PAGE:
Quantum computing promises to be a revolutionary tool, simplifying equations that classical computers would struggle to complete. Yet the workhorse of the quantum device, known as a qubit, is a delicate object susceptible to collapse.
Keeping enough qubits in their ideal state long enough for calculations has so far proven to be a challenge.
In a new experiment, scientists were able to maintain a qubit in this state for twice as long as normal. Along the way, they demonstrated the practicality of quantum error correction (QEC), a process that keeps quantum information intact longer by introducing room for redundancy and error suppression.
The idea of QEC has been around since the mid-90s, but has now been shown to work in real time. Part of the reason for the experiment’s success was the introduction of machine-learning AI algorithms to fine-tune the error-correction routine.
“For the first time, we have shown that making the system more redundant and actively detecting and correcting quantum errors leads to greater resilience of quantum information,” explains physicist Michel Devoret, from Yale University in Connecticut. .
Qubits are objects as they exist in a mixture of quantum states. Where classical objects can have absolute states, a qubit’s version of the same state would be best described using probability. When a qubit interacts with other qubits, their probabilities become entangled in computationally useful ways.
Unfortunately, it’s not just other qubits that can intertwine their states with an undecided object. Everything in the environment acts as ‘noise’, potentially influencing those tricky probabilities and leaving room for error.
Part of the reason scientists have struggled to implement QEC is that it can introduce its own errors. The extra space allowed for error correction can make the qubit even more vulnerable to interference from the surrounding environment.
Like many quantum physics experiments, this one was conducted at ultra-cold temperatures – a hundred times colder than outer space, in this case. The configuration must be carefully controlled in order to protect the qubit as much as possible.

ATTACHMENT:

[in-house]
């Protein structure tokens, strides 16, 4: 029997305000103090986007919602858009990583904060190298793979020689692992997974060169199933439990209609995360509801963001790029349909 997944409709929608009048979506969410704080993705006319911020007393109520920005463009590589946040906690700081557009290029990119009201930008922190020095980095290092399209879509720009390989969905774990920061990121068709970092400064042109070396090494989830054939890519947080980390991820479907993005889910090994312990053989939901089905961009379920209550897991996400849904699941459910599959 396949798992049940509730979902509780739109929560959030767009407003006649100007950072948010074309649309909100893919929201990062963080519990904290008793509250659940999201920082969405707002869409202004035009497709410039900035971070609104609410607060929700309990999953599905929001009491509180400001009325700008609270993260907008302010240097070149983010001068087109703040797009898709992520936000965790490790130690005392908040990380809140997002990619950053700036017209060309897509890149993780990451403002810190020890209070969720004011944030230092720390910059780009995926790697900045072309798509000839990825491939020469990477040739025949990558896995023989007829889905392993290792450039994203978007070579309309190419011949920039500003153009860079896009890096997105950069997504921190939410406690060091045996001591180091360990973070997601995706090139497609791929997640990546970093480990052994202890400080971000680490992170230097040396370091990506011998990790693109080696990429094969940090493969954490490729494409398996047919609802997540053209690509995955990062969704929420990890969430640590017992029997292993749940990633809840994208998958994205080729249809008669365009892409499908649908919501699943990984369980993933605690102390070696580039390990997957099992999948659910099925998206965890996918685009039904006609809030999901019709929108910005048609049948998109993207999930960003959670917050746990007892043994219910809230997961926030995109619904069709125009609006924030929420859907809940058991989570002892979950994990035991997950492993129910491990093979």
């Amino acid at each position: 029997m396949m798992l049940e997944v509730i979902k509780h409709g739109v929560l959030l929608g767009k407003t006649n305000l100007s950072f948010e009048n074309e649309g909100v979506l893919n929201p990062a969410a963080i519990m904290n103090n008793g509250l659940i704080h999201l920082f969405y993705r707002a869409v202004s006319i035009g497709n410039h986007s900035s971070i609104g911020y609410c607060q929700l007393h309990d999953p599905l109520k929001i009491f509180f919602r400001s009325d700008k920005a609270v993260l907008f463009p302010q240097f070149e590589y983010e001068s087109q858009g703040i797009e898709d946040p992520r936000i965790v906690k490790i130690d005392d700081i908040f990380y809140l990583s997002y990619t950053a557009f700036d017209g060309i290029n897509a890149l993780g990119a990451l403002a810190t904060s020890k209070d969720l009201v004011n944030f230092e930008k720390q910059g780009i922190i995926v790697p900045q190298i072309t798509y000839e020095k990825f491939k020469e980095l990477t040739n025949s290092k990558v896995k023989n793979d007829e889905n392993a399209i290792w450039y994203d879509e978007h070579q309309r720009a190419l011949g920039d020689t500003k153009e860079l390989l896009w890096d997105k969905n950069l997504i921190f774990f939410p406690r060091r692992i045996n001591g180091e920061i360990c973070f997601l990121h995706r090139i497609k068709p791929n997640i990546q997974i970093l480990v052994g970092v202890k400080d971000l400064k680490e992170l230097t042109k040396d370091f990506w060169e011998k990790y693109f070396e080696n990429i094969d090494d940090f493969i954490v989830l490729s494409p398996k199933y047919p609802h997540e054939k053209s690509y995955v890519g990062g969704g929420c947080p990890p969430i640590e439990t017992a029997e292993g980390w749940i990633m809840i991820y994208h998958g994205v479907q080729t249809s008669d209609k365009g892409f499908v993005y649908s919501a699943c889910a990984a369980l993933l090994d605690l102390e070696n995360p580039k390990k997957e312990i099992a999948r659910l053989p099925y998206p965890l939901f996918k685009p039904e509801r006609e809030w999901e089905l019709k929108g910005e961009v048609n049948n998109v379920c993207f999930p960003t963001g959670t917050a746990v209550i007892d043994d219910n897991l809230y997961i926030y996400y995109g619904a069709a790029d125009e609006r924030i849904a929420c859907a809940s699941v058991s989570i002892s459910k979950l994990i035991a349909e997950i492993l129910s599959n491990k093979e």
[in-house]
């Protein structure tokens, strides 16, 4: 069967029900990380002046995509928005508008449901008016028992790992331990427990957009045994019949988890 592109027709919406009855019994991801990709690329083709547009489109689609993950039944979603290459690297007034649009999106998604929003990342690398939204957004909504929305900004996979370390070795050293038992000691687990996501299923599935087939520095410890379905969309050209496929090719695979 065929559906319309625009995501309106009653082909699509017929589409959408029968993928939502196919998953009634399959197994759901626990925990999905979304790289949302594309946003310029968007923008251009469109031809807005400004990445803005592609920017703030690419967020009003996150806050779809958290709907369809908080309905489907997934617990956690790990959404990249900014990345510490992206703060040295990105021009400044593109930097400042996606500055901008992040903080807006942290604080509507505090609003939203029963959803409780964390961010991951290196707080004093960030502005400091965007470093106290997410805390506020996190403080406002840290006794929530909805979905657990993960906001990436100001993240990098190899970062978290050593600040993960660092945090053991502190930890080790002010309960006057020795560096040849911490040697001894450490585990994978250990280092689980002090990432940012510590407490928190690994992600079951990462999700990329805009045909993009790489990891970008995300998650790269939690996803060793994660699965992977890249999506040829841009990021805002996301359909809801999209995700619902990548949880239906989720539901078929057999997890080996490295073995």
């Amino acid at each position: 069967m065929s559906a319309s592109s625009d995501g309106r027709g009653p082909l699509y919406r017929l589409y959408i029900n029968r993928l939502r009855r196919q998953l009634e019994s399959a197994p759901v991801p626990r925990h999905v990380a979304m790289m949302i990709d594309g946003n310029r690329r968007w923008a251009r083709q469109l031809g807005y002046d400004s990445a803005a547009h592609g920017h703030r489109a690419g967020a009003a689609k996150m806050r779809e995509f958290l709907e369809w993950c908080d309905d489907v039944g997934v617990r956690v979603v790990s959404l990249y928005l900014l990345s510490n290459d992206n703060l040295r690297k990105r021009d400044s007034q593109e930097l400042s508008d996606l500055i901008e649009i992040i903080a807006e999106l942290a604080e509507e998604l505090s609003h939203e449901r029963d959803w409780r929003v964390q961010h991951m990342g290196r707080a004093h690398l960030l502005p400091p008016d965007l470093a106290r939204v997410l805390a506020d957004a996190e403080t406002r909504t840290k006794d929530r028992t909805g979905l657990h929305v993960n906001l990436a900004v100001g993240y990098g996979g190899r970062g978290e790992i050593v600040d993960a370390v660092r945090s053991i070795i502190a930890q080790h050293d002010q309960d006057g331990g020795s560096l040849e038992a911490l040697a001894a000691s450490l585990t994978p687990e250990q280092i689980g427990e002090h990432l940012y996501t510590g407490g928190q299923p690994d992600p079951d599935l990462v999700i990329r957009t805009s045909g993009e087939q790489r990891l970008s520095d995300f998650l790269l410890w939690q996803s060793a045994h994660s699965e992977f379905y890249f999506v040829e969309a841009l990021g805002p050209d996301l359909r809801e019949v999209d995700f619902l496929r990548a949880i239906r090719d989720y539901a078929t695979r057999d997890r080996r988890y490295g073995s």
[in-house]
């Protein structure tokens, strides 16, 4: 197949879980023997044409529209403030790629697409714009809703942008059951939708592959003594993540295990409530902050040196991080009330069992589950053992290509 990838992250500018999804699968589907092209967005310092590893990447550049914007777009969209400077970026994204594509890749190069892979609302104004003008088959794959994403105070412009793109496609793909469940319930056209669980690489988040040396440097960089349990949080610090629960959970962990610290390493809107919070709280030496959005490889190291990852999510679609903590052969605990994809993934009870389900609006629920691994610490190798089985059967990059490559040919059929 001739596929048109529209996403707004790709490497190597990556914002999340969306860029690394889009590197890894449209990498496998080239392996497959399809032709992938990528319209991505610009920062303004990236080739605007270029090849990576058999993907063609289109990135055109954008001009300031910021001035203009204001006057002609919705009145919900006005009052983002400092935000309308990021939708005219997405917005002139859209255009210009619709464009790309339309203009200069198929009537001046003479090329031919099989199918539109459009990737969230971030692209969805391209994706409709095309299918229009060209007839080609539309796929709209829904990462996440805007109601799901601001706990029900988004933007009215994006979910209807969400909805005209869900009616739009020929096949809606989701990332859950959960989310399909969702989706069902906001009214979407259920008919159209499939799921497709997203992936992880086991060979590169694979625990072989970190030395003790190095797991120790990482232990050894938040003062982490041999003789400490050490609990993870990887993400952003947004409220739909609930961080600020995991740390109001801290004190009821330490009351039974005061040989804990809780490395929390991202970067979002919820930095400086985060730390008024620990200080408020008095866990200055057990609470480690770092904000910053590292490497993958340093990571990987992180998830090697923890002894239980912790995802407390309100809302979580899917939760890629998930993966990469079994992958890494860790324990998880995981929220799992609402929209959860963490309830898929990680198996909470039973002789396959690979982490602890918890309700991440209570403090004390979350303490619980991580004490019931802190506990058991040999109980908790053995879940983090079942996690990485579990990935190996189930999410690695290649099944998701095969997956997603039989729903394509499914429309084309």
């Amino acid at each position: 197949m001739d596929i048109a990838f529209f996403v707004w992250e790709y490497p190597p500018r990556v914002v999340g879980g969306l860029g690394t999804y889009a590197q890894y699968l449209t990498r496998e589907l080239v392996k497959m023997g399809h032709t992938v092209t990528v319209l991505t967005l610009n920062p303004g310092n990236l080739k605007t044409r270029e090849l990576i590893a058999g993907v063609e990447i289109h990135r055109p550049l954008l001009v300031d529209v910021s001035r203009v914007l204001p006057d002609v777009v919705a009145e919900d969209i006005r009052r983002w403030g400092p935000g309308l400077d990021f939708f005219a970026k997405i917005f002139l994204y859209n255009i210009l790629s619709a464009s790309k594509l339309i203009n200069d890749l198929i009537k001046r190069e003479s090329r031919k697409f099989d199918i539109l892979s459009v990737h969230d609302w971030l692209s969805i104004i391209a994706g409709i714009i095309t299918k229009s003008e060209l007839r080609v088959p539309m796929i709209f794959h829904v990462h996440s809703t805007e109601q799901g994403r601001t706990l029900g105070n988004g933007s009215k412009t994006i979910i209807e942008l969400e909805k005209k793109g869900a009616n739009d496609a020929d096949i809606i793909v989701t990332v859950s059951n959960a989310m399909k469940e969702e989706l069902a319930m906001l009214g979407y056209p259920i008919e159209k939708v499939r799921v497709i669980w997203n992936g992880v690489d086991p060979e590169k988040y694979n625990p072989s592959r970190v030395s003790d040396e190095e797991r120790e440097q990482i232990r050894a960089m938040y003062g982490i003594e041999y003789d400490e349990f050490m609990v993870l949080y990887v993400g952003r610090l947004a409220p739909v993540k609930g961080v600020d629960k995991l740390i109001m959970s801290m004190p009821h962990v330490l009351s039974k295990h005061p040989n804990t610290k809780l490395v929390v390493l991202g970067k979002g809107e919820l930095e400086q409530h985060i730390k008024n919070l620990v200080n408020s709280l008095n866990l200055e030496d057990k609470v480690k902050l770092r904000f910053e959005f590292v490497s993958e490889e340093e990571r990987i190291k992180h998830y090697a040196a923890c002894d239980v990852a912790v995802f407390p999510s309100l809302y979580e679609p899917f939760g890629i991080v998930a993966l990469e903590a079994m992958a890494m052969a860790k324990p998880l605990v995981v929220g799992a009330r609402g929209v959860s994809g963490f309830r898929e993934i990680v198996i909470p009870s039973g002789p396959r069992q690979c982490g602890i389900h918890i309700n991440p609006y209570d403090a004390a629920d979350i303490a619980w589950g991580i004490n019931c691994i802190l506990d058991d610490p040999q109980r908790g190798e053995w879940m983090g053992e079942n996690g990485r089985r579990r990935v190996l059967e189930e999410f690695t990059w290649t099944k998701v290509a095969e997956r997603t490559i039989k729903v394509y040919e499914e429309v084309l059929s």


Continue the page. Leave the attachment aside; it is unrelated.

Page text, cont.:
The error-corrected qubit lasted 1.8 milliseconds – just a blink of an eye, as we might experience, but an impressive amount of time for a qubit operating at the quantum level. Now the research team will be able to further refine the process.
“Our experience shows that quantum error correction is a real practical tool,” says Devoret. “This is more than just a proof-of-principle demonstration.”
While scientists are making significant progress in the development of quantum computers – and rudimentary quantum computers currently exist – there is still a long way to go before the technology’s full potential is realized.
Reducing noise, improving stability, and upgrading error correction will all play an important role in moving closer to practical, large-scale quantum computers that anyone can use.
In this case, the breakthrough was due to several different factors, rather than a single change. The QEC code was actually from 2001, but improvements as well as upgrades to the quantum circuit fabrication process made the difference.
“No single breakthrough has enabled this result,” says Volodymyr Sivak, Google researcher and formerly at Yale University. “It’s actually a combination of a whole bunch of different technologies that have been developed over the last few years, which we’ve combined in this experiment.”
“Our experiment validates a fundamental assumption of quantum computing, and it makes me very excited about the future of this field.”
The research has been published in Nature.
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